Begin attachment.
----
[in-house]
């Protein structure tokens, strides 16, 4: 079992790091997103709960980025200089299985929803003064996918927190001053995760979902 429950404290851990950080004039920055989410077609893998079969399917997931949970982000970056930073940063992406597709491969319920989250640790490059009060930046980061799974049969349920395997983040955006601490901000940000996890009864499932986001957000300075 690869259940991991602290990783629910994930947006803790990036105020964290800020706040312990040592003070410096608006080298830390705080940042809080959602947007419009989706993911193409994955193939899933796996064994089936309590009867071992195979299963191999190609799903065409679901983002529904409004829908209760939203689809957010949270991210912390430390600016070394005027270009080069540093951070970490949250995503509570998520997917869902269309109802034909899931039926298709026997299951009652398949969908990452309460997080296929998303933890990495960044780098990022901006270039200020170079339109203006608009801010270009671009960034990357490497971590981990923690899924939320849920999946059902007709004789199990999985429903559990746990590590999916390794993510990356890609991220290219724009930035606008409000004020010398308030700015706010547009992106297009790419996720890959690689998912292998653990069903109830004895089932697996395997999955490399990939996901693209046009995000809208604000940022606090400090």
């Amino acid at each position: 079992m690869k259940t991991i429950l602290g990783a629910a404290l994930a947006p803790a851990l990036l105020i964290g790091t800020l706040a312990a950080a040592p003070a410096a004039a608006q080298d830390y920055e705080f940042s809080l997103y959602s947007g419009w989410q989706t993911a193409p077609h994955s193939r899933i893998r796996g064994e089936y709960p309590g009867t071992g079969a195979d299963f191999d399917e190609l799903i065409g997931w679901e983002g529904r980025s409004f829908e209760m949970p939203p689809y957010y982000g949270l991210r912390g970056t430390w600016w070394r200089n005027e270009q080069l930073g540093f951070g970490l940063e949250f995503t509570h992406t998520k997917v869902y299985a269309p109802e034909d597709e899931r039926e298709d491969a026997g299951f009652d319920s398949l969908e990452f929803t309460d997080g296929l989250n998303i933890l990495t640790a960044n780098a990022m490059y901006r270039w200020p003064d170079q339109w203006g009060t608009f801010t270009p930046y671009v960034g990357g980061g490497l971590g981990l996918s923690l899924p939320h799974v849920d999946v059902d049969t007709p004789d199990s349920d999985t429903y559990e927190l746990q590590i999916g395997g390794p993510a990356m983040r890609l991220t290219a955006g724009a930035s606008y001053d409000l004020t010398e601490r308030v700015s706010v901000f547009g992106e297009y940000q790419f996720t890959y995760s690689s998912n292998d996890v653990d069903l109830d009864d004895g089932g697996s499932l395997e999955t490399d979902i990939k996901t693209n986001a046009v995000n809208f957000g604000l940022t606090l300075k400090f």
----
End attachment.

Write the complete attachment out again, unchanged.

[in-house]
């Protein structure tokens, strides 16, 4: 079992790091997103709960980025200089299985929803003064996918927190001053995760979902 429950404290851990950080004039920055989410077609893998079969399917997931949970982000970056930073940063992406597709491969319920989250640790490059009060930046980061799974049969349920395997983040955006601490901000940000996890009864499932986001957000300075 690869259940991991602290990783629910994930947006803790990036105020964290800020706040312990040592003070410096608006080298830390705080940042809080959602947007419009989706993911193409994955193939899933796996064994089936309590009867071992195979299963191999190609799903065409679901983002529904409004829908209760939203689809957010949270991210912390430390600016070394005027270009080069540093951070970490949250995503509570998520997917869902269309109802034909899931039926298709026997299951009652398949969908990452309460997080296929998303933890990495960044780098990022901006270039200020170079339109203006608009801010270009671009960034990357490497971590981990923690899924939320849920999946059902007709004789199990999985429903559990746990590590999916390794993510990356890609991220290219724009930035606008409000004020010398308030700015706010547009992106297009790419996720890959690689998912292998653990069903109830004895089932697996395997999955490399990939996901693209046009995000809208604000940022606090400090």
């Amino acid at each position: 079992m690869k259940t991991i429950l602290g990783a629910a404290l994930a947006p803790a851990l990036l105020i964290g790091t800020l706040a312990a950080a040592p003070a410096a004039a608006q080298d830390y920055e705080f940042s809080l997103y959602s947007g419009w989410q989706t993911a193409p077609h994955s193939r899933i893998r796996g064994e089936y709960p309590g009867t071992g079969a195979d299963f191999d399917e190609l799903i065409g997931w679901e983002g529904r980025s409004f829908e209760m949970p939203p689809y957010y982000g949270l991210r912390g970056t430390w600016w070394r200089n005027e270009q080069l930073g540093f951070g970490l940063e949250f995503t509570h992406t998520k997917v869902y299985a269309p109802e034909d597709e899931r039926e298709d491969a026997g299951f009652d319920s398949l969908e990452f929803t309460d997080g296929l989250n998303i933890l990495t640790a960044n780098a990022m490059y901006r270039w200020p003064d170079q339109w203006g009060t608009f801010t270009p930046y671009v960034g990357g980061g490497l971590g981990l996918s923690l899924p939320h799974v849920d999946v059902d049969t007709p004789d199990s349920d999985t429903y559990e927190l746990q590590i999916g395997g390794p993510a990356m983040r890609l991220t290219a955006g724009a930035s606008y001053d409000l004020t010398e601490r308030v700015s706010v901000f547009g992106e297009y940000q790419f996720t890959y995760s690689s998912n292998d996890v653990d069903l109830d009864d004895g089932g697996s499932l395997e999955t490399d979902i990939k996901t693209n986001a046009v995000n809208f957000g604000l940022t606090l300075k400090f």